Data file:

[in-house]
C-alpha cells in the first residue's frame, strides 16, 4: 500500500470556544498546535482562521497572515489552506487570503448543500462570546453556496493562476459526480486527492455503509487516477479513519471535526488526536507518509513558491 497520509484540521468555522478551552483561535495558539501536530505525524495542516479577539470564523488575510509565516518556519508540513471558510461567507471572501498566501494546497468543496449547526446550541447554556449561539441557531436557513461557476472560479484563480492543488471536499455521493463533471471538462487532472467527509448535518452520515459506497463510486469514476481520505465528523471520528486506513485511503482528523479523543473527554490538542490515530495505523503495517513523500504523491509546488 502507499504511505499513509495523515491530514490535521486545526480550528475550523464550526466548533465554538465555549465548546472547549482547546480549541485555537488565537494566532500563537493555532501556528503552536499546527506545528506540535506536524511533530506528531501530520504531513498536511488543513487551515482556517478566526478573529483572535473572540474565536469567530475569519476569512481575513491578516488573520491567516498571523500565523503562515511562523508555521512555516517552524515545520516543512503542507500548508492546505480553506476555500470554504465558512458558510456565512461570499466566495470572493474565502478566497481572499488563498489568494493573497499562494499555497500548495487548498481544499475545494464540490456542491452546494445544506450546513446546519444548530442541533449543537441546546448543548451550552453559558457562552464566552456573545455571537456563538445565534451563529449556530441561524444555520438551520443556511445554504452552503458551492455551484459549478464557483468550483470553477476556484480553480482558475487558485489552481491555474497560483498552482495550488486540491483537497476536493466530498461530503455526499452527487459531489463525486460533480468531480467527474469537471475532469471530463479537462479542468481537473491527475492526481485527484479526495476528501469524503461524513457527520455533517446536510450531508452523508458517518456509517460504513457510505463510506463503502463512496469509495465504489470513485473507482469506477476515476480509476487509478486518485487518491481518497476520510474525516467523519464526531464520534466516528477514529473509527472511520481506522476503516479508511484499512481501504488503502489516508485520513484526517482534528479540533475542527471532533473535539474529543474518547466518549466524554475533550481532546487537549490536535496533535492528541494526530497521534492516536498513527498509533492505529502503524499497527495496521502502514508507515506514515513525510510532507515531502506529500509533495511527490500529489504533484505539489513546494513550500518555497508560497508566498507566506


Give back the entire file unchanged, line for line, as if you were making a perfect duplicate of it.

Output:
[in-house]
C-alpha cells in the first residue's frame, strides 16, 4: 500500500470556544498546535482562521497572515489552506487570503448543500462570546453556496493562476459526480486527492455503509487516477479513519471535526488526536507518509513558491 497520509484540521468555522478551552483561535495558539501536530505525524495542516479577539470564523488575510509565516518556519508540513471558510461567507471572501498566501494546497468543496449547526446550541447554556449561539441557531436557513461557476472560479484563480492543488471536499455521493463533471471538462487532472467527509448535518452520515459506497463510486469514476481520505465528523471520528486506513485511503482528523479523543473527554490538542490515530495505523503495517513523500504523491509546488 502507499504511505499513509495523515491530514490535521486545526480550528475550523464550526466548533465554538465555549465548546472547549482547546480549541485555537488565537494566532500563537493555532501556528503552536499546527506545528506540535506536524511533530506528531501530520504531513498536511488543513487551515482556517478566526478573529483572535473572540474565536469567530475569519476569512481575513491578516488573520491567516498571523500565523503562515511562523508555521512555516517552524515545520516543512503542507500548508492546505480553506476555500470554504465558512458558510456565512461570499466566495470572493474565502478566497481572499488563498489568494493573497499562494499555497500548495487548498481544499475545494464540490456542491452546494445544506450546513446546519444548530442541533449543537441546546448543548451550552453559558457562552464566552456573545455571537456563538445565534451563529449556530441561524444555520438551520443556511445554504452552503458551492455551484459549478464557483468550483470553477476556484480553480482558475487558485489552481491555474497560483498552482495550488486540491483537497476536493466530498461530503455526499452527487459531489463525486460533480468531480467527474469537471475532469471530463479537462479542468481537473491527475492526481485527484479526495476528501469524503461524513457527520455533517446536510450531508452523508458517518456509517460504513457510505463510506463503502463512496469509495465504489470513485473507482469506477476515476480509476487509478486518485487518491481518497476520510474525516467523519464526531464520534466516528477514529473509527472511520481506522476503516479508511484499512481501504488503502489516508485520513484526517482534528479540533475542527471532533473535539474529543474518547466518549466524554475533550481532546487537549490536535496533535492528541494526530497521534492516536498513527498509533492505529502503524499497527495496521502502514508507515506514515513525510510532507515531502506529500509533495511527490500529489504533484505539489513546494513550500518555497508560497508566498507566506